The word Entomology has been used since Aristotle (384-322 BC) to denominate the science concerned with the study of the insects. Entomology is a combination of the Greek suffix logos, 'the study of' and the Greek root word entomos, meaning 'insect' [en- ("in") + tomos ("cutting" - a reference to the insect's segmented body)]. The word 'insect' comes from the Latin "Animal Insectum", an animal with a segmented body.

There are over one million described species of insects. These are divided into 29 orders, of which Coleoptera (beetles), with 125 families and ca. 500,000 described species, is the largest. In fact, one of every four animal species on the planet is a beetle.

Insects are small in size, but can be found in amazing numbers. Some researchers believe that ants make up 30% of all animal biomass in the Amazon basin and that 10% of the world's animal biomass is comprised of termites. Astonishingly, 20% of the planet's animal biomass is made up of social insects.

There is no land on earth where insects cannot be found. Even the North and South Poles have insect inhabitants. Insects can be found in such surprising places as Lake Mono (California, USA), whose salinity is close to that of the Dead Sea (larvae of the fly Ephydra hyans), in pools of crude oil in California oilfields (larvae of the fly Psilopa petrolei) and even in Iceland's hot springs, where temperatures reach 48 degrees Celsius (larvae and adults of the fly Scatella thermarum).

Despite their success on land, however, very few insects (less than 400 species) have managed to colonize the marine environment. Most of these insects, mainly flies and beetles, are found in tide pools, on beaches and in marshes. Only a select few (i.e. some Halobates water striders) live on the surface of the open ocean (pelagic species).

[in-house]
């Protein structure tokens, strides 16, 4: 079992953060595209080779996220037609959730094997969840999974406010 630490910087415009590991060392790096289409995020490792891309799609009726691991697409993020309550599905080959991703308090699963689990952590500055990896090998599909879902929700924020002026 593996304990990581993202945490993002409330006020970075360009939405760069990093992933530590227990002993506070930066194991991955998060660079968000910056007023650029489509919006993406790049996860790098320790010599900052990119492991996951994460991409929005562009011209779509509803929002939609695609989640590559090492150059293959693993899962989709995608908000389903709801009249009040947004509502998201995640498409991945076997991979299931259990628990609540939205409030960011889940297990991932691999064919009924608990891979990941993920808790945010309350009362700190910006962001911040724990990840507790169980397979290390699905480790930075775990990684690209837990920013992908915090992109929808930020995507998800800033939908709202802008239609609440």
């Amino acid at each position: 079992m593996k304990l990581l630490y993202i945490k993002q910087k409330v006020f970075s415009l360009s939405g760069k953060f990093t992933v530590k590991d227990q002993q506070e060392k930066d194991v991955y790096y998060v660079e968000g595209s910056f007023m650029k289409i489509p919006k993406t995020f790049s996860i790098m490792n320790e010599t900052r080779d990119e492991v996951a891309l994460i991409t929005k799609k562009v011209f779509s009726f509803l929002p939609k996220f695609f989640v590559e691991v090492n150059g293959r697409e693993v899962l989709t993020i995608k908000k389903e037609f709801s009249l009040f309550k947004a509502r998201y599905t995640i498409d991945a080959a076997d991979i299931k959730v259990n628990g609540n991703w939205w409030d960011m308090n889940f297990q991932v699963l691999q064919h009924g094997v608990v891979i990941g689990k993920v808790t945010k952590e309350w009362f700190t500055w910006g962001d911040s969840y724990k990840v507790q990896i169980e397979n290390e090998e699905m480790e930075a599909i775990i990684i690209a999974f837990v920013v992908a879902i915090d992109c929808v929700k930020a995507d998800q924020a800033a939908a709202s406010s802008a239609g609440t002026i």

Regardless of huge diversity and abundance of insects, estimates indicate that just less than 1% of described insect species interact with mankind. Nonetheless, ca. 33% of all food produced in the world is consumed by insects, despite the control measures taken against them. Several diseases are vectored by insects; vector-borne diseases were responsible for more human disease and death in the 17th through the early 20th centuries than all other causes combined, and malaria (vectored by mosquitoes) still kills millions of people to this date. Insects are also a major cause of mortality and reduced productivity in livestock, by feeding on or parasitizing livestock, or indirectly, by transmitting livestock diseases.

Their detriment to agriculture, livestock and men, makes them one of the most economically-important organisms in the world.